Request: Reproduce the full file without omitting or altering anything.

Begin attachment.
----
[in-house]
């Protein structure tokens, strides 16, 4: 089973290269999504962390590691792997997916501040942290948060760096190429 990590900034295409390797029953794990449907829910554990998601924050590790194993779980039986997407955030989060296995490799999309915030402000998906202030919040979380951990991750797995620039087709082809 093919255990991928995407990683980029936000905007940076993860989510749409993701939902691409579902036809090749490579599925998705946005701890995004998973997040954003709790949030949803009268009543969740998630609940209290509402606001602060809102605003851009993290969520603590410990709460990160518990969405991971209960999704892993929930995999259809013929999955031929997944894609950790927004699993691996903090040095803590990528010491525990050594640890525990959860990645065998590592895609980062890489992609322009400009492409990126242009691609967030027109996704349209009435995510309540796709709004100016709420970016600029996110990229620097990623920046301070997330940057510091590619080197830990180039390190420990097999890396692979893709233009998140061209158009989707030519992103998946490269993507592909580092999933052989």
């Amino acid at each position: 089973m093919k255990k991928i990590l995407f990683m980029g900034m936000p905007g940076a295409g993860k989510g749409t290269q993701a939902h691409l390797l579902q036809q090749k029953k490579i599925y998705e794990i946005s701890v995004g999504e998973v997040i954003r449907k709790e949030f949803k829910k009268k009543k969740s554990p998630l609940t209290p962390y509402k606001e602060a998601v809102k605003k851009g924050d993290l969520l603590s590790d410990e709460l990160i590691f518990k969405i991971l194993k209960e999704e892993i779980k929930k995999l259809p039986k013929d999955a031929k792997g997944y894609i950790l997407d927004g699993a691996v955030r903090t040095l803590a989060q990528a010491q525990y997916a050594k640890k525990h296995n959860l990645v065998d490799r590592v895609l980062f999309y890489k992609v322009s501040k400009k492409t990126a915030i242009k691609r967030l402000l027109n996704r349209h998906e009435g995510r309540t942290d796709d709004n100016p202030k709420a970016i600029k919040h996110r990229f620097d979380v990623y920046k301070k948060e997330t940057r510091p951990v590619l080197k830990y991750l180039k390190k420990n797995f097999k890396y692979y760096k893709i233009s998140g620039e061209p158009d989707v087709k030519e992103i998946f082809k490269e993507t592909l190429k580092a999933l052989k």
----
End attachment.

[in-house]
């Protein structure tokens, strides 16, 4: 089973290269999504962390590691792997997916501040942290948060760096190429 990590900034295409390797029953794990449907829910554990998601924050590790194993779980039986997407955030989060296995490799999309915030402000998906202030919040979380951990991750797995620039087709082809 093919255990991928995407990683980029936000905007940076993860989510749409993701939902691409579902036809090749490579599925998705946005701890995004998973997040954003709790949030949803009268009543969740998630609940209290509402606001602060809102605003851009993290969520603590410990709460990160518990969405991971209960999704892993929930995999259809013929999955031929997944894609950790927004699993691996903090040095803590990528010491525990050594640890525990959860990645065998590592895609980062890489992609322009400009492409990126242009691609967030027109996704349209009435995510309540796709709004100016709420970016600029996110990229620097990623920046301070997330940057510091590619080197830990180039390190420990097999890396692979893709233009998140061209158009989707030519992103998946490269993507592909580092999933052989």
């Amino acid at each position: 089973m093919k255990k991928i990590l995407f990683m980029g900034m936000p905007g940076a295409g993860k989510g749409t290269q993701a939902h691409l390797l579902q036809q090749k029953k490579i599925y998705e794990i946005s701890v995004g999504e998973v997040i954003r449907k709790e949030f949803k829910k009268k009543k969740s554990p998630l609940t209290p962390y509402k606001e602060a998601v809102k605003k851009g924050d993290l969520l603590s590790d410990e709460l990160i590691f518990k969405i991971l194993k209960e999704e892993i779980k929930k995999l259809p039986k013929d999955a031929k792997g997944y894609i950790l997407d927004g699993a691996v955030r903090t040095l803590a989060q990528a010491q525990y997916a050594k640890k525990h296995n959860l990645v065998d490799r590592v895609l980062f999309y890489k992609v322009s501040k400009k492409t990126a915030i242009k691609r967030l402000l027109n996704r349209h998906e009435g995510r309540t942290d796709d709004n100016p202030k709420a970016i600029k919040h996110r990229f620097d979380v990623y920046k301070k948060e997330t940057r510091p951990v590619l080197k830990y991750l180039k390190k420990n797995f097999k890396y692979y760096k893709i233009s998140g620039e061209p158009d989707v087709k030519e992103i998946f082809k490269e993507t592909l190429k580092a999933l052989k």